Encyclopaedia

To address questions about accuracy, the journal Nature tested 43 entries in Wikipedia and in the Encyclopaedia Britannica and found both amazingly accurate. Wikipedia did, however, have four errors for every three in Britannica, but errors were rare in both places. A 2010 study of toxicology, cancer research, and drug entries found that Wikipedia’s depth and coverage were comparable with physician databases.

Whatever the pros and cons of Wikipedia, it represents the techno-driven environment in which print media—whether in the book, newspaper, or magazine industries—will survive or fail. For many companies solidly wedded to ink-on-paper technologies, the prospects are not good. A media revolution is in progress.

5.1 Mass Media as Industries

Study Preview Mass media products traditionally came from seven legacy industries. They have been called legacy industries because some argue that they represent a heritage rather than a reflection of the current media environment. Newspapers, historically, have been the dominant one and have shaped other media industries, including magazines, books, recordings, movies, radio, and television.

Learning Objectives By the end of this module you will be able to:

  1. 5.1.1 Assess the legacy of the print media revolution
  2. 5.1.2 Outline the factors contributing to the industrial revolution

5.1.1 Legacy Industries 1. Objective: Assess the legacy of the print media revolution

Had Johannes Gutenberg been alive four centuries after inventing his revolutionary printing techniques, he would have recognized the print shops. In 1833, for example, Benjamin Day started his New York Sun with the same kind of hand-operated press that Gutenberg used in the 15th century. Like Gutenberg, Day assembled pages of type by drawing one metal-cast letter at a time from a tray to form a word, a line, a column, and a page. Just like 400 years earlier, printing was still a craft practiced in small shops—often a family enterprise with an occasional helper or apprentice. Printing in 1833 was a cottage industry, although the word industry is too grandiose.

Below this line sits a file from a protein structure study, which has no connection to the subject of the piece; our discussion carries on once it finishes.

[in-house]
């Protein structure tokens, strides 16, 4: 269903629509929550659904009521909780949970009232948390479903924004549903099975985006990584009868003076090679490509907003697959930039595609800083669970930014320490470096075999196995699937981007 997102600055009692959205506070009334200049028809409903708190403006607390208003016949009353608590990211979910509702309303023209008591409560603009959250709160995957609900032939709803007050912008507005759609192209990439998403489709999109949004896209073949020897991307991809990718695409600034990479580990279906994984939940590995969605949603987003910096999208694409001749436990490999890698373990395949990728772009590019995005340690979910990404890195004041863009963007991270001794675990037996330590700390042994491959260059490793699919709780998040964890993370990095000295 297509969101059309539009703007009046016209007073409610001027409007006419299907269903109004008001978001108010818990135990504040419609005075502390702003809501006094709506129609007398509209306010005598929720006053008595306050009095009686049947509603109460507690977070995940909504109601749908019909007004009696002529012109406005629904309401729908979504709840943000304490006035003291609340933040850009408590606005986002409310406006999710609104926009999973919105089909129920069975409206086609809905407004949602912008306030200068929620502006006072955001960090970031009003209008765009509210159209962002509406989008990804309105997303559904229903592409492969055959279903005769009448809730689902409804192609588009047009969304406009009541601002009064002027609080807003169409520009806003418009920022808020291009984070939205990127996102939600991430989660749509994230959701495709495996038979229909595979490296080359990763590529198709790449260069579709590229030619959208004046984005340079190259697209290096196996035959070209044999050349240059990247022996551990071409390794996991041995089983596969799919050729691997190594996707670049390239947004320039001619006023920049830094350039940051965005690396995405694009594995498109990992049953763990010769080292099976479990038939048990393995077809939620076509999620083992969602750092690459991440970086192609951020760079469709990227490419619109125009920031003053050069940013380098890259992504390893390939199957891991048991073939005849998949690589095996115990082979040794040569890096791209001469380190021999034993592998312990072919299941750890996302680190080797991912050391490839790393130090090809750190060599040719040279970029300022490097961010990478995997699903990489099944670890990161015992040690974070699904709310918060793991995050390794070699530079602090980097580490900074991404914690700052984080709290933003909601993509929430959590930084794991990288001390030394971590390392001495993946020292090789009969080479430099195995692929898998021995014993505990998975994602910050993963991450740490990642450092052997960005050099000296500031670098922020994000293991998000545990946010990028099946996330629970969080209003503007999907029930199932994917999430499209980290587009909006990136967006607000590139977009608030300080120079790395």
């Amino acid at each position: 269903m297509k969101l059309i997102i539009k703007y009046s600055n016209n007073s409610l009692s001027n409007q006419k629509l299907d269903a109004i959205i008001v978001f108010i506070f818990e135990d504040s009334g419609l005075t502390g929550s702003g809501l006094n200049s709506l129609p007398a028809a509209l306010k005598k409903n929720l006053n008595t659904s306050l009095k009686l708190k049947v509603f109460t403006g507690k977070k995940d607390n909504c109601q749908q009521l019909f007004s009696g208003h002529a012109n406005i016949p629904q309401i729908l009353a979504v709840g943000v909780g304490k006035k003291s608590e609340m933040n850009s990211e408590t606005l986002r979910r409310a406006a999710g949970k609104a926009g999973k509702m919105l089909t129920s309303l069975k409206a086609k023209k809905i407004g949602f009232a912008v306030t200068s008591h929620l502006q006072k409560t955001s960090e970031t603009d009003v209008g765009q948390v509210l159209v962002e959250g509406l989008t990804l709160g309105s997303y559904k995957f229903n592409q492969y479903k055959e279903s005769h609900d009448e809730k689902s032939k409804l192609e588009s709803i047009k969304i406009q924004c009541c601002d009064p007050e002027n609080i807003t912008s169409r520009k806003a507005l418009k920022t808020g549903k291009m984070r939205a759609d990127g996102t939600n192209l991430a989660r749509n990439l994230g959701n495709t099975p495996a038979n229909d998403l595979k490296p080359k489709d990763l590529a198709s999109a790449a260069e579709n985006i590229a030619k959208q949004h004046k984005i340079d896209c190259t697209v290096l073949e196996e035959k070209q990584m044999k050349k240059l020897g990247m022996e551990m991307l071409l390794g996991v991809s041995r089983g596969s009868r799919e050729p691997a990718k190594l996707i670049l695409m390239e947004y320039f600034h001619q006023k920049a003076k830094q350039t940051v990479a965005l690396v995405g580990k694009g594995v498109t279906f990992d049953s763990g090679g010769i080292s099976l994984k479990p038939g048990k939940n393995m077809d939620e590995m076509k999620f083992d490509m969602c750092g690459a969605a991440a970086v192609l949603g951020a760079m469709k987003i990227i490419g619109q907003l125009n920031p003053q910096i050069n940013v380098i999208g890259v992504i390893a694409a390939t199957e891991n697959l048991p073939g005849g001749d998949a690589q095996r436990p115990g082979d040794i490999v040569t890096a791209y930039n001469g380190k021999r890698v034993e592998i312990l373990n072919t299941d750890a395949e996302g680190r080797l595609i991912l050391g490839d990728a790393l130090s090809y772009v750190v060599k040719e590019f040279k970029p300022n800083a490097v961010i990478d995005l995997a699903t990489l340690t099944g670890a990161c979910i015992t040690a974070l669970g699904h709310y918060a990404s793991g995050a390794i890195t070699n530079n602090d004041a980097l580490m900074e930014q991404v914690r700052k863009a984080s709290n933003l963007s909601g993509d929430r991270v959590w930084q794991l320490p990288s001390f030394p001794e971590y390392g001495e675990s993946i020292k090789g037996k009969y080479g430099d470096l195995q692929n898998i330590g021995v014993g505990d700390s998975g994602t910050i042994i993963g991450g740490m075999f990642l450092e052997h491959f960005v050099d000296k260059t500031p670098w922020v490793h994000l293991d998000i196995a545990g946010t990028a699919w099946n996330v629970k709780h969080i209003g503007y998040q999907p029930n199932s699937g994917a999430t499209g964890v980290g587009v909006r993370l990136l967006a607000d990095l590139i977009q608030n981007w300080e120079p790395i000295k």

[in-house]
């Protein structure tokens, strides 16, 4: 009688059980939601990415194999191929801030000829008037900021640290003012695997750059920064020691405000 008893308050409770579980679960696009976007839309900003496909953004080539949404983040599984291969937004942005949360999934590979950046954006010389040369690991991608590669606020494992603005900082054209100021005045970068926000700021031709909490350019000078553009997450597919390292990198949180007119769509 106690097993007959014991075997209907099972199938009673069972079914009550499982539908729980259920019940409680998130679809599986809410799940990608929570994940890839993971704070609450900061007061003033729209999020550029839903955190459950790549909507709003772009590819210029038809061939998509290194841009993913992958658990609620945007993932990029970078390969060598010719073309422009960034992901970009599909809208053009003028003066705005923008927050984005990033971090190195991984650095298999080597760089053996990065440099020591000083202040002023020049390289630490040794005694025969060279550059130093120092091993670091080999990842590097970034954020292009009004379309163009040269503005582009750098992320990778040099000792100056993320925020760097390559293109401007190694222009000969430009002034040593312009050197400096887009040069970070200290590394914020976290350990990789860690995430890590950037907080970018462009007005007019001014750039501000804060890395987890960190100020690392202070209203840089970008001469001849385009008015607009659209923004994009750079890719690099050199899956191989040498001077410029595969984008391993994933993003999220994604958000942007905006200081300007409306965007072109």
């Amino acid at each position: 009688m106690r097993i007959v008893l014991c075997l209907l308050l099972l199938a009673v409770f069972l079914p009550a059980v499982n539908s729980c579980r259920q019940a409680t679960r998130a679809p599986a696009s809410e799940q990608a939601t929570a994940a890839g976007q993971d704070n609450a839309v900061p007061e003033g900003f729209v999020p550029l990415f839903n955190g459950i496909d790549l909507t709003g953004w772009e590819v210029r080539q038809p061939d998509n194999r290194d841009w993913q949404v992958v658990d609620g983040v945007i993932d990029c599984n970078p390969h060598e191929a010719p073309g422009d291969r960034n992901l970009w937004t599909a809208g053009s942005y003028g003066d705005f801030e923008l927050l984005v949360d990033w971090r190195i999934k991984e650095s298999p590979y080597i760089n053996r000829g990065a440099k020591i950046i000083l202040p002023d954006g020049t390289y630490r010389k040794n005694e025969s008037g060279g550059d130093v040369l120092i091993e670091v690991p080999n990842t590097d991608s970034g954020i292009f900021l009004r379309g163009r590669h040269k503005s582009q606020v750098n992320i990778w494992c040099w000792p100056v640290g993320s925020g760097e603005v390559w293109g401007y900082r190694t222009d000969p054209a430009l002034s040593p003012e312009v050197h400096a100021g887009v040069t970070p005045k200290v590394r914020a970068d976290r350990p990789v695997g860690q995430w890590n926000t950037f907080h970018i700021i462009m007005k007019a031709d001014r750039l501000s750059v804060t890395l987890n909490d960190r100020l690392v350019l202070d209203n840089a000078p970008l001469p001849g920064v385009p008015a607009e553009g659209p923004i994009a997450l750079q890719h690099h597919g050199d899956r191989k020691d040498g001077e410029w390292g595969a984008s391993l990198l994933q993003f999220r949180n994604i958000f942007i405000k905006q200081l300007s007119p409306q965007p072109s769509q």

Soon, though, printing made quantum technological leaps, and within the next 20 years, quaint print shops in leading cites evolved into major business enterprises. Gutenberg would not have recognized the giant presses that could roll out thousands

of copies of a finished product in an hour. These were still ink-on-paper products, but the new technologies facilitated production on a huge, unprecedented scale. Investment in these technologies catalyzed the boon in three ink-on-paper industries —newspapers, magazines, and books. By the mid-1800s, printers who made the transition from their cottage industries to such mega-enterprises amassed fortunes.

Grand, imposing edifices bore witness to the power and influence of the newspaper empires. By 1906, the leading New York papers, the World, Tribune, and Times, had erected buildings in Manhattan that dwarfed City Hall. The street was called Newspaper Row. Leading book and magazine publishing companies also had elegant, and in some cases, palatial headquarters.

New Media Structures and Business Models The small printshops had evolved into different structures—companies. Cumulatively, those companies comprised media industries. Throughout the majority of modern media history, newspapers were the largest and the most influential of these industries. Within the range of media industries, there were diverse enterprises, each of which produced a distinctive product. The successful ink-on-paper industries created the business models on which both the seven legacy media industries (books, newspapers, magazines, recording, movies, radio, and television industries of the 20th century) and later media conglomerates were based.

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